Besides, seriously? Are you blind? Theo. James. Pure. Sex. Seriously. What is wrong with you?

Seriously? I’m so confused.

Okay, moving on from being obsessed with Theo James gifs…

The point is, I think people are focusing on the wrong thing when it comes to casting our favorite characters. Its not about the looks of an actor. I mean, sure, some physical similarities would be nice, but I don’t really much care about how the character looks, unless its pivotal to the development of the character. Like Tris for instance. She’s small, not classically beautiful and willowy. She’s someone you wouldn’t really expect to be a fighter, and she proves everyone wrong. So Shailene really fits that sort of character.

But that’s not what its about, you know? I want an actor to come in, read the book and embody the qualities that make this a worthy and memorable character. That is what makes me the happiest. I’ve been proven so wrong when it come to actors and I am now trying to be as open as possible when they cast my favorite characters. I really believe that the right actors are chosen to play the part, and I feel grateful that I even get the chance to see my favorite characters on the screen, and see worlds I love come to life.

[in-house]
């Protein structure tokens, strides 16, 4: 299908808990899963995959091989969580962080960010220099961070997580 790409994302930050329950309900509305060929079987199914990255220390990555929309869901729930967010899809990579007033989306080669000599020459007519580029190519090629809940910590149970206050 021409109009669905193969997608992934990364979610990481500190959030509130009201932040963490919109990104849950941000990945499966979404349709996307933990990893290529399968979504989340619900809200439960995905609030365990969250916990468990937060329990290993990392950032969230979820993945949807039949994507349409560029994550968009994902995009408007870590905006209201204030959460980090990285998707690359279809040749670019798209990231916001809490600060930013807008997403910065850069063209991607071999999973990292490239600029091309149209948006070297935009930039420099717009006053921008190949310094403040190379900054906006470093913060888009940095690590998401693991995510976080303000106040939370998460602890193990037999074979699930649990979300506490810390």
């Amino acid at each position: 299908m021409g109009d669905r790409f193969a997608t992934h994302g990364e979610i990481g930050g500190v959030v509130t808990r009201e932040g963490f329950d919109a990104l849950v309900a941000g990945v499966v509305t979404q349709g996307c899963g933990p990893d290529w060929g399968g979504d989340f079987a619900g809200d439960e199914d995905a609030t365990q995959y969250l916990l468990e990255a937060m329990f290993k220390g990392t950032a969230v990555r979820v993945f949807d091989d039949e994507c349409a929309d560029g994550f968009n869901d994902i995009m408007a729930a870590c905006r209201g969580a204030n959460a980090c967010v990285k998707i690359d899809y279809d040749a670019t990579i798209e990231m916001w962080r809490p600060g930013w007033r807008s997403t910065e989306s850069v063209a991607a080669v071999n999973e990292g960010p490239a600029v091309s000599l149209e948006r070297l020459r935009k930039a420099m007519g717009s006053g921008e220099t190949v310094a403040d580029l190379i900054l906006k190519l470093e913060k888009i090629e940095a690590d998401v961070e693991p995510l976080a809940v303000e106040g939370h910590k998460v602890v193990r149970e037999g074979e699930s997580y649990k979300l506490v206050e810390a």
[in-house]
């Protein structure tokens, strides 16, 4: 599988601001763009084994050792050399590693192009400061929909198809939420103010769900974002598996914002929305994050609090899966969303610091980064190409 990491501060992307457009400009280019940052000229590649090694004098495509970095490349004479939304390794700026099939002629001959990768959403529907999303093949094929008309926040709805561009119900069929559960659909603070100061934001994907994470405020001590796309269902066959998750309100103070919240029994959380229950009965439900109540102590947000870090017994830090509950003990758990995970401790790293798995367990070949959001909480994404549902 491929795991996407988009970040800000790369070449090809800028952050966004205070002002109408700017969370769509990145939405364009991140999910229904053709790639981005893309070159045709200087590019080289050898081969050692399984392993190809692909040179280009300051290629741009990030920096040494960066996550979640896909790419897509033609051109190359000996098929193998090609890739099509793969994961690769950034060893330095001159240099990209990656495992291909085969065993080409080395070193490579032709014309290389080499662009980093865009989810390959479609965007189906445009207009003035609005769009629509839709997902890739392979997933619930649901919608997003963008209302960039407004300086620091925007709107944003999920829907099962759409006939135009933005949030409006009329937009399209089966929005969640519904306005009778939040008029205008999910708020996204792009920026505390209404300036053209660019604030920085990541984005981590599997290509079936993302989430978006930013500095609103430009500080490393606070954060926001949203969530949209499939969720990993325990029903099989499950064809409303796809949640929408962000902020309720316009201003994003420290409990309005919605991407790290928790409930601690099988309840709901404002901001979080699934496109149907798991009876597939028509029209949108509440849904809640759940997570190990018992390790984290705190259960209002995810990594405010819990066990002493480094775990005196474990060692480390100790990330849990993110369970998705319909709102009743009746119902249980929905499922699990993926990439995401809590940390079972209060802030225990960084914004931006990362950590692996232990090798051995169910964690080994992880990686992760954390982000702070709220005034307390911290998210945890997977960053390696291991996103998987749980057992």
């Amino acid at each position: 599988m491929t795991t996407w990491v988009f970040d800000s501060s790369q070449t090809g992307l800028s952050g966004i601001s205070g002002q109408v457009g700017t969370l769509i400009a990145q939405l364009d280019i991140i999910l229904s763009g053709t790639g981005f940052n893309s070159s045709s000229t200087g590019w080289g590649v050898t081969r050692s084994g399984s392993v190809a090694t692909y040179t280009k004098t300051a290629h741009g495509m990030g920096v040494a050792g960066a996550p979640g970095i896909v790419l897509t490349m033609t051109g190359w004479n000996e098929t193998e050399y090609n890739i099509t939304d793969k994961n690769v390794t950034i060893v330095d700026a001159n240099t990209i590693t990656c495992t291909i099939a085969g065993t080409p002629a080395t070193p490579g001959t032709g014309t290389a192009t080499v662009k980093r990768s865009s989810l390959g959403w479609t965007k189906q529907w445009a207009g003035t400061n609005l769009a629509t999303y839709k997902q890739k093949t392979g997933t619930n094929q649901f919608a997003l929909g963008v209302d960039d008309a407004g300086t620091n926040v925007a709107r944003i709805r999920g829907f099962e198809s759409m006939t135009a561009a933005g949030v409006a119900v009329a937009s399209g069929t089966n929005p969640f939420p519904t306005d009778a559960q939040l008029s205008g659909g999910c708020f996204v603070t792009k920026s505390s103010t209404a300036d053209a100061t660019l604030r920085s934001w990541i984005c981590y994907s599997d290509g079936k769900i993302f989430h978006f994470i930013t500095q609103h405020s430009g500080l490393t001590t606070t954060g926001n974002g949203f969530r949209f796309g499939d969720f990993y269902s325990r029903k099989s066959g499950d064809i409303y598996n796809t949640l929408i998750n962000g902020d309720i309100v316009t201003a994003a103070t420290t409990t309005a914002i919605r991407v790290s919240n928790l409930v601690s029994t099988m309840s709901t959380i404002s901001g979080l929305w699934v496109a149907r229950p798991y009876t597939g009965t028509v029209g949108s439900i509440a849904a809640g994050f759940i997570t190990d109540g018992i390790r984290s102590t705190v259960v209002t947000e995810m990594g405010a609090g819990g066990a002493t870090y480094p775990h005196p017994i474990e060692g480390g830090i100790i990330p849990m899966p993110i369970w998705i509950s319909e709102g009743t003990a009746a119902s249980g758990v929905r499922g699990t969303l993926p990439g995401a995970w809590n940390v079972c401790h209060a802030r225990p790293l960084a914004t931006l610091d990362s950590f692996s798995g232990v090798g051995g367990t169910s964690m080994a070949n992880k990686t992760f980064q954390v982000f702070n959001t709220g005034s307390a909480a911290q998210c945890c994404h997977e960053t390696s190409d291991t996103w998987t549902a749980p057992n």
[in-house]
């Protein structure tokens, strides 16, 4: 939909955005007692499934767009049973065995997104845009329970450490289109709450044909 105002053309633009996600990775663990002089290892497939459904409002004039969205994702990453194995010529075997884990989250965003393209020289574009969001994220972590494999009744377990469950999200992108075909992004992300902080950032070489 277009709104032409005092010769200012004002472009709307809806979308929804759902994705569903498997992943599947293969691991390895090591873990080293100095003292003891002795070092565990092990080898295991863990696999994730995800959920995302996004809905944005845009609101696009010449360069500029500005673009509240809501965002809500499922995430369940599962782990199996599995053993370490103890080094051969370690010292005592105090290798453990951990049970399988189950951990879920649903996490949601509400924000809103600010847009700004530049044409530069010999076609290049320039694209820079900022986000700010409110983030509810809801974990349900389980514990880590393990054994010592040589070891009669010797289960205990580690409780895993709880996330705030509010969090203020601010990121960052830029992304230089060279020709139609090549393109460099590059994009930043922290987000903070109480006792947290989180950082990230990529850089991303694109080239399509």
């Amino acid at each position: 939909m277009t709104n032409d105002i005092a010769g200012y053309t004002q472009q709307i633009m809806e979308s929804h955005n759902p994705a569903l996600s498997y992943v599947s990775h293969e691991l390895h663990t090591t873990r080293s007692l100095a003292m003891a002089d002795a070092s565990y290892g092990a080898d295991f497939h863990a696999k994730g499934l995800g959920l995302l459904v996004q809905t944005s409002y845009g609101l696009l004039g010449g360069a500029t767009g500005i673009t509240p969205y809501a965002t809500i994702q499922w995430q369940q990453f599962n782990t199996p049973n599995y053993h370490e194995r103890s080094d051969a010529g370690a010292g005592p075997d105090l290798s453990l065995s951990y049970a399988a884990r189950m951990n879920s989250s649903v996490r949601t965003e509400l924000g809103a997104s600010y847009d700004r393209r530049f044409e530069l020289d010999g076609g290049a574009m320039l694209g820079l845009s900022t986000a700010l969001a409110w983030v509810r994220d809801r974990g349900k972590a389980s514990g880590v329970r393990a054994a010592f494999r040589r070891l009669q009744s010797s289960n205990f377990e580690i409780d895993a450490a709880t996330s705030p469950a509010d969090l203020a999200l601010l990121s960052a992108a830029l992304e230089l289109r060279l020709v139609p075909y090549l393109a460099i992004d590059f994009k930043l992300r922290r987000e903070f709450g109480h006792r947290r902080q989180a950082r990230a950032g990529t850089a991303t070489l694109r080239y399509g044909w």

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Hollingsworth v Perry and United States v. Winsor…and Books

Now, check my blog is about being a nerd…and mainly focuses on my love of books, and especially my big support for young adult literature. I keep most of my opinions and beliefs that are separate from books away from my blog, in order to maintain a balance, and not alienate any of my readers.

But there’s one point that I have to bring up.


In the next couple days, the Supreme Court of the United States will be addressing two very important case: the case of Prop 8, and the case of DOMA (the Defense of Marriage Act).

For those of you who don’t know, Prop 8 was a proposition passed in California, the state in which I live, in 2008, that prevents same-sex marriages from being legal. This proposition barely passed, and was a proposition that I was severely against.

The Defense of Marriage Act, also known as DOMA, as passed into law in September of 1996, stating that a legal marriage is a binding between one man and one woman, therefore ruling out the legality of same-sex marriage.

Both of these are being fought on the basis that they are unconstitutional and will be the subjects of the two cases presented to the Supreme in the next two days (March 26th and 27th).

Before I get into personal feelings, let’s talk about this for a moment.